- Promotion of Offering. Companies may engage in public advertising campaigns to market and promote the offering, which is not allowed in a traditional IPO or private placement, so long as any solicitation materials used after filing of the offering statement are preceded or accompanied by a preliminary offering circular or contain a notice about how to obtain the offering circular.
- Secondary Sales. Sales of securities by selling security holders within the 12-month period after the initial offering cannot represent more than 30% of the aggregate offering price.
- Only U.S. or Canadian Investors. Investors must have their primary place of business in the United States or Canada.
- Ineligible Issuers. Ineligible issuers include, but are not limited to those (i) required to be registered under the Investment Company Act of 1940 and business development companies; (ii) blank check companies; (iii) issuing fractional undivided interests in oil, gas, mineral or similar rights; (iv) subject to “bad actor” disqualification under Rule 262 of Regulation A.
- Registered Transfer Agent. The SEC requires that issuers conducting Tier 2 offerings must engage a stock transfer agent under Section 17A of the Exchange Act of 1934, as amended (the “Exchange Act’), unless exempt. Note that Blockstack disclosed that, for various reasons, it has taken the position that Blockstack, the miners on the network, and the network’s blockchain are not required to register as transfer agents, and the offering statement was qualified by the SEC.
Specific Requirements Under Regulation A
There are also specific requirements for issuers electing to conduct offerings under Regulation A, depending on which “tier” the issuer relies on for conducting the offering. Regulation A provides for two tiers, the key requirements and features of which are summarized below:
The process of SEC staff review for a Regulation A offering often takes at least 90-120 days. Companies who wish to use Regulation A as their path for a coin or token offering must first file a Form 1-A with the SEC. This Form 1-A includes a (i) notification of filing, (ii) an offering circular, which is more detailed than the traditional white paper created by blockchain companies, but not as detailed as the information required by a registration statement on Form S-1, and (iii) exhibits. The information includes, among other things, certain issuer information, balance sheets and other financial statements, risk factors, a business plan, plan of distribution, and Management’s Discussion & Analysis of Financial Condition and Results of Operations. The offering statements must be qualified by the SEC before any sales of securities may be made. However, Regulation A does permit certain “testing the water” activities to gauge investor interest, before or after the filing of a Form 1-A, subject to certain legending and filing requirements.Filing Process and Regulatory Requirements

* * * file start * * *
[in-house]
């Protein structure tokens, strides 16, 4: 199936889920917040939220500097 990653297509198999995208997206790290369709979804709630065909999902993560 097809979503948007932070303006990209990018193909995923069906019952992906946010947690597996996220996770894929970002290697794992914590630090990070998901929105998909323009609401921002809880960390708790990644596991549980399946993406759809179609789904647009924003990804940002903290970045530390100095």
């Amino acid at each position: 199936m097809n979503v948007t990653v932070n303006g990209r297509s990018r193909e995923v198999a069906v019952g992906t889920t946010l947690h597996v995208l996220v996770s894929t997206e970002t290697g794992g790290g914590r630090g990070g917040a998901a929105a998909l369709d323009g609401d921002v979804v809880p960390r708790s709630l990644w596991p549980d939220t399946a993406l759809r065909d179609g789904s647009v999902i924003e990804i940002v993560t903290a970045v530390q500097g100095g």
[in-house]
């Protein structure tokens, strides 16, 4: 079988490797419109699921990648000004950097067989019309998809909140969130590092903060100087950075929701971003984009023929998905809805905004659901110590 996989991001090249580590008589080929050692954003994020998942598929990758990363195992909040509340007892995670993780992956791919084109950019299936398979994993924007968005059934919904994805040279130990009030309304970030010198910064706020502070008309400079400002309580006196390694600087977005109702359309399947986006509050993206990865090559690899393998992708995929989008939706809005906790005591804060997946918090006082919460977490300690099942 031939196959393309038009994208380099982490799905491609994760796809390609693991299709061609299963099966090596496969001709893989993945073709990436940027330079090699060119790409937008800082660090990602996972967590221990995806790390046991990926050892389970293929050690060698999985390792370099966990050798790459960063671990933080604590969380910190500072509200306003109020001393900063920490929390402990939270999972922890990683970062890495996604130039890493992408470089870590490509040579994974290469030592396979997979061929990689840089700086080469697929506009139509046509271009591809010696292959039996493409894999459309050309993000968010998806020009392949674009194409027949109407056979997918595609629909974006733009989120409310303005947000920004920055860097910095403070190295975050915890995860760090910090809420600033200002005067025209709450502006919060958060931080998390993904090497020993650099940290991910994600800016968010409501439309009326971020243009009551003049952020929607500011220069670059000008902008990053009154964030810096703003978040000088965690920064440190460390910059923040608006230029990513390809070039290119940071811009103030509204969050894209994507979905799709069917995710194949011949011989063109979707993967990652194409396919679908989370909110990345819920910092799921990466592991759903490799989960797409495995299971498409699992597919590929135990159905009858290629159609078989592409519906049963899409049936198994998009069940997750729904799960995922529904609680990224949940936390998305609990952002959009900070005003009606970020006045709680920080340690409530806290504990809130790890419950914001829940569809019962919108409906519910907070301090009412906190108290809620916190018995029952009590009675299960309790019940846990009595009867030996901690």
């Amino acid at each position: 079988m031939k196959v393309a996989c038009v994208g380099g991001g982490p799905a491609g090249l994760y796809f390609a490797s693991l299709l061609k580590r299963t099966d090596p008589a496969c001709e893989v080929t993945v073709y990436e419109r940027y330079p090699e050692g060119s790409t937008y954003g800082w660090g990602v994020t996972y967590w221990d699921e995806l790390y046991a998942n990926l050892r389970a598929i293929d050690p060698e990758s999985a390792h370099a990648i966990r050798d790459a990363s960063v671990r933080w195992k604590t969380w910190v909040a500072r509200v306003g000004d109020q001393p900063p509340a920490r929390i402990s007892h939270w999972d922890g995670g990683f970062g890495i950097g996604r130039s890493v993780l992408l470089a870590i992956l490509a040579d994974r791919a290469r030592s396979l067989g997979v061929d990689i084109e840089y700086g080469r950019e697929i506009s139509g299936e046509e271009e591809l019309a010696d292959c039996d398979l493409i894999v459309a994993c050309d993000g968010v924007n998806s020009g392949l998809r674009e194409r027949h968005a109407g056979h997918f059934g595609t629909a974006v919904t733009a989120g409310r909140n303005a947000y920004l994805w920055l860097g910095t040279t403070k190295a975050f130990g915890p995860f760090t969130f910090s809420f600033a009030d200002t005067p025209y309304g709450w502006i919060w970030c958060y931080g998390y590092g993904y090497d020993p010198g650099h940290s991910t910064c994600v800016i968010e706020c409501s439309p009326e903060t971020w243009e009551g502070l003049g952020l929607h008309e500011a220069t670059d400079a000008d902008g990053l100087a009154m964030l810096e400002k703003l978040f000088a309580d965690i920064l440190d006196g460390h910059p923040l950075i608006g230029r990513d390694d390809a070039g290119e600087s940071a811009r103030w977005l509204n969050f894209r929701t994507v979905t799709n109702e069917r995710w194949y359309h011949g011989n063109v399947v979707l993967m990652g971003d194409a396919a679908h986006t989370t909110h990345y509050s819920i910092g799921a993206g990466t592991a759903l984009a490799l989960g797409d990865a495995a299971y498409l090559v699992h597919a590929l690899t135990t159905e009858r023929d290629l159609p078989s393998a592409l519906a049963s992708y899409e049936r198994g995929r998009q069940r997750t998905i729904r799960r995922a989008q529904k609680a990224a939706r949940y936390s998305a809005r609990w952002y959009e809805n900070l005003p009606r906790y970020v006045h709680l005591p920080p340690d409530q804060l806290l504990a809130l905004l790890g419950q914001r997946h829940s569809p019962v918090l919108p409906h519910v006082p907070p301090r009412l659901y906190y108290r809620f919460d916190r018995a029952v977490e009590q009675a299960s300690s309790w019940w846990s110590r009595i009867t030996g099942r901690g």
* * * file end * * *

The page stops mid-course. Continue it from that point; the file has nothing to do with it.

Non-public submission of offering statements for review by the SEC before public filing is also permitted, but the statements must be publicly filed no less than 21 days before SEC qualification.
Potential issuers should be aware that additional regulatory requirements apply to these offerings, including anti-money laundering (“AML”) checks and investor verification, background checks on the principals of the issuer and disqualifications of “bad actors.”
Although there is no one-size-fits-all approach, the amendments to Form 1-A filings may offer insight on the SEC’s areas of focus in offering circulars to companies considering a digital asset or token offering under Regulation A. In addition to the traditional information, such as an overview of the business, its operations and use of proceeds, some areas highlighted in amendments as a result of revisions prompted by SEC review include, but are not limited to: